CSX Rail Cars Plunge Off Bridge into Susquehanna River Amid High Winds
A CSX freight train derailed on a bridge over the Susquehanna River in the midst of last weekend's Nor'easter, sending four rail cars plunging into the water below.
Four days after the accident, CSX confirms the train "derailed due to extreme wind gusts last Friday evening in Cecil County."
The derailment happened on the bridge between Cecil and Harford Counties as wind gusts reached at least 62 miles per hour, according to the National Weather Service. Six rail cars fell more than 80 feet from the railroad bridge, which runs parallel to the I-95 Tydings and US 40 Hatem Bridges. Four of the empty cars landed in the water.
There were no leaks, spills or injuries, according to CSX officials, but the rail cars are still in the river.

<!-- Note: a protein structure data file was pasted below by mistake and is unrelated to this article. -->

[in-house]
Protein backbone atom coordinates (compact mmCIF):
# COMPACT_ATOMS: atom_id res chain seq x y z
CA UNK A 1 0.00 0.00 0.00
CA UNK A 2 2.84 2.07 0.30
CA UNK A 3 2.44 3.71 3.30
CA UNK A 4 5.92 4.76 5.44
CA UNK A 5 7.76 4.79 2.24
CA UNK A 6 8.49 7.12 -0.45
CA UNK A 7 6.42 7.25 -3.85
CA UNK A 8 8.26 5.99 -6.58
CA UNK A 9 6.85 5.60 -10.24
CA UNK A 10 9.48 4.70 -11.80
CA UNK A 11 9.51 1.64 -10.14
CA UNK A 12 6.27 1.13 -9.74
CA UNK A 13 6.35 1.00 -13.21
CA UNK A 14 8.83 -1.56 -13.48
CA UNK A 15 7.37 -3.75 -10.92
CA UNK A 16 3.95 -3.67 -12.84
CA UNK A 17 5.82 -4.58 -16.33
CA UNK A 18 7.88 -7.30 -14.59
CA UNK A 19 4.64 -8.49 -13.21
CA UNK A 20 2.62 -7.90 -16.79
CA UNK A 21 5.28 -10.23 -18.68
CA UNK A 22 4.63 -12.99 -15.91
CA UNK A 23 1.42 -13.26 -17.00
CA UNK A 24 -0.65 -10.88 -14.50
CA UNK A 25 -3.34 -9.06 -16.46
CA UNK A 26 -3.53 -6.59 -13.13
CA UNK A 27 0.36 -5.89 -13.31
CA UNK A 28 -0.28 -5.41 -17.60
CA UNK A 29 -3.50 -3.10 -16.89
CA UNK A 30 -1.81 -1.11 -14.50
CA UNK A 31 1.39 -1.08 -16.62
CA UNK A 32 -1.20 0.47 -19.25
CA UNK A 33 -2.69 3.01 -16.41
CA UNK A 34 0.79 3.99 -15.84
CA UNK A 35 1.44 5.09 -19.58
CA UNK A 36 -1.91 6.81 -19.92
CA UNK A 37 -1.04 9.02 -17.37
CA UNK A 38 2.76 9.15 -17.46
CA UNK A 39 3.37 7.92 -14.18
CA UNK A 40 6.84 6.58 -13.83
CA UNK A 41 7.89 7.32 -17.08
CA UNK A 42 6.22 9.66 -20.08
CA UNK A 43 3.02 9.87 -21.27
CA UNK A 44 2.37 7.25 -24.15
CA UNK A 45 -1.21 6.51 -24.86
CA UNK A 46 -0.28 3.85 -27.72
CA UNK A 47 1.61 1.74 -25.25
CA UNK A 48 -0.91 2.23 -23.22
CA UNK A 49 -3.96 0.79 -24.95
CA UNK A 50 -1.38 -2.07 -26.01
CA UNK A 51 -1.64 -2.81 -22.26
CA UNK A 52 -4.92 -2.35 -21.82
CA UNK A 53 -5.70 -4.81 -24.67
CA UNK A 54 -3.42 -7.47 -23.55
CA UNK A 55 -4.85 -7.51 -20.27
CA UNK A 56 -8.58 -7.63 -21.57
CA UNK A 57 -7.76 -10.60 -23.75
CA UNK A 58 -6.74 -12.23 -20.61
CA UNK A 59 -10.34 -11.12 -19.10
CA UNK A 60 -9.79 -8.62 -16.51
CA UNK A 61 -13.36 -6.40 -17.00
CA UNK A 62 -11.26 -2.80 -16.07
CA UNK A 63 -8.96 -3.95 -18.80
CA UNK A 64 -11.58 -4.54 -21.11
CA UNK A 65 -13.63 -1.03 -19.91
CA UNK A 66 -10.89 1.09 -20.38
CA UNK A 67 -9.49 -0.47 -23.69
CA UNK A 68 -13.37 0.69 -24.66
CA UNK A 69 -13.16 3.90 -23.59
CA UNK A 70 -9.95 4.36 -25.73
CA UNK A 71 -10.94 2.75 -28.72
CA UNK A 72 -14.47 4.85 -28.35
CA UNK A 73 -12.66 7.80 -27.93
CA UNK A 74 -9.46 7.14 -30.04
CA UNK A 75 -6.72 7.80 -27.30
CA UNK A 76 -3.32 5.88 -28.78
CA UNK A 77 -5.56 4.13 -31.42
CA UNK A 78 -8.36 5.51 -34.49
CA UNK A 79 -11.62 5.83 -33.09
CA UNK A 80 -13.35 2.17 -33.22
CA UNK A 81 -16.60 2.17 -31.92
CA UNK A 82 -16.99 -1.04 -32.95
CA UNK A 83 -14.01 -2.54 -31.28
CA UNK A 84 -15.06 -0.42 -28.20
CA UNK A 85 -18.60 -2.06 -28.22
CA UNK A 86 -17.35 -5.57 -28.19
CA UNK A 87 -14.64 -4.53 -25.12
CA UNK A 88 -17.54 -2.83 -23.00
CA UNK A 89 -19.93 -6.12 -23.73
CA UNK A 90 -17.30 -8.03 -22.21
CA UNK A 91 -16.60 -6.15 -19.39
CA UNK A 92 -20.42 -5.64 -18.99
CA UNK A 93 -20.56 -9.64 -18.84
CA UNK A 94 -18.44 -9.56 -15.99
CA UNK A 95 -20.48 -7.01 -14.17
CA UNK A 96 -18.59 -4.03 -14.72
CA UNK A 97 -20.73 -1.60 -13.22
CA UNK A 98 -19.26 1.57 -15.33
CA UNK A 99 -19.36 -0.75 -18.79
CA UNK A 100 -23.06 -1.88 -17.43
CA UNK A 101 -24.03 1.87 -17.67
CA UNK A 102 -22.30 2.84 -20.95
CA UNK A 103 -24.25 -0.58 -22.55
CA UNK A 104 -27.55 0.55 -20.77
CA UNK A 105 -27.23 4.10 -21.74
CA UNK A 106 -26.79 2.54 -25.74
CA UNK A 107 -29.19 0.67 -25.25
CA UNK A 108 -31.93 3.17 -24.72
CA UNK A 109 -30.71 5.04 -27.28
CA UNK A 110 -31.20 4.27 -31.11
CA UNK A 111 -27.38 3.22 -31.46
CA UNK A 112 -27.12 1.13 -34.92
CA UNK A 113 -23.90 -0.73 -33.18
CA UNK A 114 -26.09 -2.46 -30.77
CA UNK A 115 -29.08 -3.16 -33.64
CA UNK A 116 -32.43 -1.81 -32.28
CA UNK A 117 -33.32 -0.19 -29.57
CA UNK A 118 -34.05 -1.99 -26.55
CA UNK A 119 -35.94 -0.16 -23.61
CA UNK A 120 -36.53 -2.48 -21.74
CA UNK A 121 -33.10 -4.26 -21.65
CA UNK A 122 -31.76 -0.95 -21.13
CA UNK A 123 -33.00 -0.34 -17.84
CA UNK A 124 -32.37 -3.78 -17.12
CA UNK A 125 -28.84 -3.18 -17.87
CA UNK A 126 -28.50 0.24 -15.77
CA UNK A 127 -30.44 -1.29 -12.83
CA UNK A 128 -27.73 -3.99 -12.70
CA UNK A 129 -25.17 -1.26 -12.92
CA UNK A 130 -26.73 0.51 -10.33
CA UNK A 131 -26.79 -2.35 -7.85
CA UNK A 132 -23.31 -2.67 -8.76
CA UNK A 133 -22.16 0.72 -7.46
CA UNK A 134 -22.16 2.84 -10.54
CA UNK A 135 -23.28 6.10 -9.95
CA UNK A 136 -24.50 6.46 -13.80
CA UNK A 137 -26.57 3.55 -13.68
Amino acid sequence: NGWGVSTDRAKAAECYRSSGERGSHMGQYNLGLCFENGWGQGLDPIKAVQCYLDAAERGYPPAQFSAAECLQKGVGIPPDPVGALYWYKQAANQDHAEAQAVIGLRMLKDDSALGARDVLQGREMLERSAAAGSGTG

In a statement, officials with the rail company said, "The derailed cars were safely removed from the tracks and crews completed track repairs Sunday morning. Some personnel will continue working on site to address the removal of the remaining two cars from the river."
Those two remaining sunken rail cars were located in the water and marked as potential navigation hazards on Sunday.
The Coast Guard continues to monitor and oversee salvage efforts. USCG is issuing Safety Marine Information Broadcasts to boaters, warning where the two sunken rail cars are. They are scheduled to be "rigged for removal" during this week and removed on Friday, but CSX notes the removal will depend largely on weather conditions, as another Nor'easter bears down.